The Littlest Evergreen

The Littlest Evergreen

by Henry Cole

The littlest evergreen lived a quiet life on a peaceful hillside. Then one December evening, everything changed. . . .

Henry Cole’s The Littlest Evergreen sends a beautiful and timely message about nurturing life.

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The littlest evergreen lived a quiet life on a peaceful hillside. Then one December evening, everything changed. . . .

Henry Cole’s The Littlest Evergreen sends a beautiful and timely message about nurturing life.

Editorial Reviews

Publishers Weekly
In the voice of the titular character, Cole (A Nest for Celeste) wistfully recounts the life and times of a Christmas tree. The sound of chain saws in late autumn stirs fear in the tree that has come to love growing on a wide-open hillside. The tree’s small stature spares it from the blade. Instead it’s bundled, roots and all, off to the Christmas tree lot where a family brings it home for a holiday celebration and a new life afterward. Bucolic expanses of evergreen forest and closeups of woodland creatures may give readers new appreciation for that quintessential seasonal decoration. Ages 4�7. (Oct.)
The Horn Book
“Through a clear, engaging text and lush yet lively illustrations, Cole celebrates embracing that which makes us unique in a narrative that also focuses on respecting nature.”
Children's Literature - Claudia Mills
The little evergreen narrating this story lives happily on a hillside "with others like me all around," growing taller and stronger through the seasons. In winter the little tree rests "under a blanket of snow;" when the chickadees begin to sing, the little tree knows "that spring was just a melting snowflake away." But then one autumn the men come with their terrifying chainsaws. Most of the trees are brutally felled. But the little tree—"Too small to make much of a tree!"—is fortunately dug up, roots and all, to be sold as a living Christmas tree. The tree survives the holiday celebration in the "hot" and "stuffy" house, as "the shiny things on my branches got heavier and heavier." Then, finally, the ordeal of Christmas comes to an end and the tree is replanted in the family's yard, once again able to enjoy the passage of the years beneath the blue sky. Cole's paintings capture the beauty of the tree's first home and the lovely panorama of the changing seasons; his text makes a powerful case against the harvesting of Christmas trees and in favor of more tree-friendly holiday alternatives. But this environmentalist message doesn't make for a heart-warming Christmas story to read in front of one's own dead tree, or even in front of one's own living tree that is stoically enduring holiday hoopla until the wonderful relief when Christmas can finally be over. Reviewer: Claudia Mills, Ph.D.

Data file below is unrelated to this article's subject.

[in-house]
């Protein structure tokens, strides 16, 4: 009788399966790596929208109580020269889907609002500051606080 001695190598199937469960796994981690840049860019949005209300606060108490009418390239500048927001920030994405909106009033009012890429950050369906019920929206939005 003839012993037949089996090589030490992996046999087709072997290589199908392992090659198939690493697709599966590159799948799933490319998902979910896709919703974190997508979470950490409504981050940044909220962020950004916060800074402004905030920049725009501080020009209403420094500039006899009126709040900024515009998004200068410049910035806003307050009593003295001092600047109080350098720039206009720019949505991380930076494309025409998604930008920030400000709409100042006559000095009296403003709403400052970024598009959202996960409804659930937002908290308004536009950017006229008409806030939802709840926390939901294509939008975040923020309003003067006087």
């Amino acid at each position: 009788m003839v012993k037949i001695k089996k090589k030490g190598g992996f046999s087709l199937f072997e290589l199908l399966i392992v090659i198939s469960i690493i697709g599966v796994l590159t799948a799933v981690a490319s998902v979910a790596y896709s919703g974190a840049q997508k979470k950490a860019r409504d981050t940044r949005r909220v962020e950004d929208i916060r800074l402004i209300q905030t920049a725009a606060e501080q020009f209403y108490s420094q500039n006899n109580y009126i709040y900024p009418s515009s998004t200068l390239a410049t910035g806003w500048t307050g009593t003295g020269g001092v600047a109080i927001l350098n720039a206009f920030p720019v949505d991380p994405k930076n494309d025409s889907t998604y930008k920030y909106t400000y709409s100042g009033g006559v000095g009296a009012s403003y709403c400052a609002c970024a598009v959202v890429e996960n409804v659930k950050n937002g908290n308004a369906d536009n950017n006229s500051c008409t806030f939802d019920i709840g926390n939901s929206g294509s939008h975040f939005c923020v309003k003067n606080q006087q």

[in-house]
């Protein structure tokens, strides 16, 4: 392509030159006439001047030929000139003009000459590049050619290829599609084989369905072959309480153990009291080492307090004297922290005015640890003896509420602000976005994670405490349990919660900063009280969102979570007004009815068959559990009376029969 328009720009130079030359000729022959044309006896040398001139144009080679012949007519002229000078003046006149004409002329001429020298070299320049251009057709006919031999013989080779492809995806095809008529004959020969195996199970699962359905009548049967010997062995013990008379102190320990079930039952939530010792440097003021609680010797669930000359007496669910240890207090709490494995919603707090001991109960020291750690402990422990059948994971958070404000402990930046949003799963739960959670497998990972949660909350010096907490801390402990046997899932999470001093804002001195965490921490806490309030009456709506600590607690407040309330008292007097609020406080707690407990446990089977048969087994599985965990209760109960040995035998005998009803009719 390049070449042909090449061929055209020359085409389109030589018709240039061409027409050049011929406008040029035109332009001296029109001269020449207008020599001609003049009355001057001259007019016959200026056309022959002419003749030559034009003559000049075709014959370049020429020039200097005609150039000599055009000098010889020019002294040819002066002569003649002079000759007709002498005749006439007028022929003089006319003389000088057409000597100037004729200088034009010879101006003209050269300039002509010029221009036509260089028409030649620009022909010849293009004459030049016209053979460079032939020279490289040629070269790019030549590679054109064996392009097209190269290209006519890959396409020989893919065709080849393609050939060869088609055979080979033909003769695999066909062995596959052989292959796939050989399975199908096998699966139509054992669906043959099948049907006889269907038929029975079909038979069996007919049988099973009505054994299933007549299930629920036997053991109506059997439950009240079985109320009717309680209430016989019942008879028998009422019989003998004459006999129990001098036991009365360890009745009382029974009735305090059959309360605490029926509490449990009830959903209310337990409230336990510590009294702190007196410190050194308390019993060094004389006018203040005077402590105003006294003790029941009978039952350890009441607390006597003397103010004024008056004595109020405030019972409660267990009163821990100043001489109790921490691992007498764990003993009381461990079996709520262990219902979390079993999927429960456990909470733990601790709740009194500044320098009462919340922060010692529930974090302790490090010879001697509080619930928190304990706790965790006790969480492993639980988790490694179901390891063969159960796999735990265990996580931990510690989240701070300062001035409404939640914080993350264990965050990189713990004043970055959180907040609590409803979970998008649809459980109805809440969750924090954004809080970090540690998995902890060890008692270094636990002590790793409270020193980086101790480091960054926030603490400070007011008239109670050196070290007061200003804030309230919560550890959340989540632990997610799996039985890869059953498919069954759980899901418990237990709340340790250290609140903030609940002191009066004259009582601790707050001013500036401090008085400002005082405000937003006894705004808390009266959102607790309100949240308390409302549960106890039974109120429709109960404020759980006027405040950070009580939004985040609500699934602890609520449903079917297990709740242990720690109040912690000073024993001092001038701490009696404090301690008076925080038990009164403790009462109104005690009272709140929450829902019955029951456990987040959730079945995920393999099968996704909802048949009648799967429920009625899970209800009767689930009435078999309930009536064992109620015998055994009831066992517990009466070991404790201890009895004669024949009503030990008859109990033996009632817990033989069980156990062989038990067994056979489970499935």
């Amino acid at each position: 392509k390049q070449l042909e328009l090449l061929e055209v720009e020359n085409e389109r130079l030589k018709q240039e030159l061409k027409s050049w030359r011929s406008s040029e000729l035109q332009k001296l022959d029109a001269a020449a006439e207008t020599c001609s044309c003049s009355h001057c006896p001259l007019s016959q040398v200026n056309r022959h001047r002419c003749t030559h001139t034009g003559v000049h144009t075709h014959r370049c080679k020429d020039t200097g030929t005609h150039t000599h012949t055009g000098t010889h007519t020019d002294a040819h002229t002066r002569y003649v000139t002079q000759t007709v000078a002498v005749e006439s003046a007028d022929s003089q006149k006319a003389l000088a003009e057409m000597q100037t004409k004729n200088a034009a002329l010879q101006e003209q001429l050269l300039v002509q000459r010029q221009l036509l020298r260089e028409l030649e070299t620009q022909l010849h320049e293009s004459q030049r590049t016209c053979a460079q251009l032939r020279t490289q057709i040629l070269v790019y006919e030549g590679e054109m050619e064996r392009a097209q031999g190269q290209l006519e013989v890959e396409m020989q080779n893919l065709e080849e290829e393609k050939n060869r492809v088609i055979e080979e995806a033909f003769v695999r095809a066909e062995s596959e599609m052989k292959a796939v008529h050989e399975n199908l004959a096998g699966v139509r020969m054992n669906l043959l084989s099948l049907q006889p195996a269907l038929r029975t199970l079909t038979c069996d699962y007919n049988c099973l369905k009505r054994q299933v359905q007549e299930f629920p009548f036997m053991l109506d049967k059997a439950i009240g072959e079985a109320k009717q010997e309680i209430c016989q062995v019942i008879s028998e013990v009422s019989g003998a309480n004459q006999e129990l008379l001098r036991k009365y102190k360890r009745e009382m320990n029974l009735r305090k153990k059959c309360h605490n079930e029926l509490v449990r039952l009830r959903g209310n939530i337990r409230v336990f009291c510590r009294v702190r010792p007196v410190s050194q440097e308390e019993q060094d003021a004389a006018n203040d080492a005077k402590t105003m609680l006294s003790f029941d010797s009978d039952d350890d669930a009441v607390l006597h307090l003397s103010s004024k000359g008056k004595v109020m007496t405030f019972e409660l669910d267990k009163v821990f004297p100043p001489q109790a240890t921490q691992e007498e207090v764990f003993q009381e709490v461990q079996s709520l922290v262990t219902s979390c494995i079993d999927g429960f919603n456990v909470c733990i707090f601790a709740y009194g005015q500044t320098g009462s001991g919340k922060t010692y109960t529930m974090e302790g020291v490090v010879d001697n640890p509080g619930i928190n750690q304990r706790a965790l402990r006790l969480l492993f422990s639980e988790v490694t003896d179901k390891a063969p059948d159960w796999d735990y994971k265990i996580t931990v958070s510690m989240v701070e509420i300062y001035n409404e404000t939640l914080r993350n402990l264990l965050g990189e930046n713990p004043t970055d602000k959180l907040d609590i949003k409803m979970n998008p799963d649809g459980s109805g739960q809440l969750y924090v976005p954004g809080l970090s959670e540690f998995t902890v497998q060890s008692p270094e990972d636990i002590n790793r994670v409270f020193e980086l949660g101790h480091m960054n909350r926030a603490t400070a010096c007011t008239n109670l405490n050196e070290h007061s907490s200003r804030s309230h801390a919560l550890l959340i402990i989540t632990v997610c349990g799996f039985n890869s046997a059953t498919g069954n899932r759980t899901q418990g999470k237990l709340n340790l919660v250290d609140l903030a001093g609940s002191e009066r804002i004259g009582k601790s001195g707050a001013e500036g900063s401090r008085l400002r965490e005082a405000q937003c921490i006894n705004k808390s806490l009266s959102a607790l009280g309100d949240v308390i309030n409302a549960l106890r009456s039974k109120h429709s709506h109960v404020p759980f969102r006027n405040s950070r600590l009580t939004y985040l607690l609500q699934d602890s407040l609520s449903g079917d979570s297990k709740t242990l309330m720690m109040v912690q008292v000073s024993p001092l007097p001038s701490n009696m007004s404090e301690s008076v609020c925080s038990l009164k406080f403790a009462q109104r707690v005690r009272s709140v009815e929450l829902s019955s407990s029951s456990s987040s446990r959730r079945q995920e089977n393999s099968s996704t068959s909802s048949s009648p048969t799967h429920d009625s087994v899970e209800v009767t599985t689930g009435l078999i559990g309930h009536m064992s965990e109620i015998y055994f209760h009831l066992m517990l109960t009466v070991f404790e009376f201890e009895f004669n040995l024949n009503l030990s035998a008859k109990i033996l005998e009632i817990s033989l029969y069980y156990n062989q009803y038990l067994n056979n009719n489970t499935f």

School Library Journal
PreS-Gr 2—Told from the perspective of a small evergreen, this tale begins with the narrator as a sprout and continues through the seasons until men come with their chainsaws. Luckily, the tree's size saves it from being cut down. "They dug me out of the earth and bound my roots tightly with cloth and rope. Then I too was put on the truck." Taken to a Christmas tree lot, it is taken home by a family where it is decorated with ornaments and begins to feel loved. After a few weeks, the evergreen is replanted in the yard, where it grows big and strong. Illustrations are of a contemporary setting with nature's beauty brought forth through the lush greenery. A fine Christmas choice with an environmental message.—Diane Olivo-Posner, Los Angeles Public Library
Kirkus Reviews

This tale is narrated by an anthropomorphic, talking Christmas treethat describes its life cycle from seedling through a Christmas season as a decorated tree and then on to full growth as a tall evergreen.

The tree marks its growth through all sorts of weather and recounts the different birds that have nested in its branches. One year, in late fall, workers with chain saws cut down the surrounding trees, but the narrating tree is too small, so it is dug up and taken to the sales lot as a living tree. A family purchases the tree, decorating it for Christmas and then planting it in their yard. The final illustration shows the immense, full-grown tree, who has had "a long and beautiful life." Ascribing human emotions to the narrator tree strains credulity, and the sadness attributed to the cut trees will make anyone with that sort of tree in the house feel guilty. Serviceable illustrations in double-page spread format adequately support the text, but the narrating tree never truly takes root as a real character.

Talking Christmas trees really aren't a good idea for a children's book.(Picture book. 4-7)

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Product Details

HarperCollins Publishers
Publication date:
Sales rank:
Product dimensions:
10.20(w) x 10.10(h) x 0.40(d)
Age Range:
4 - 8 Years

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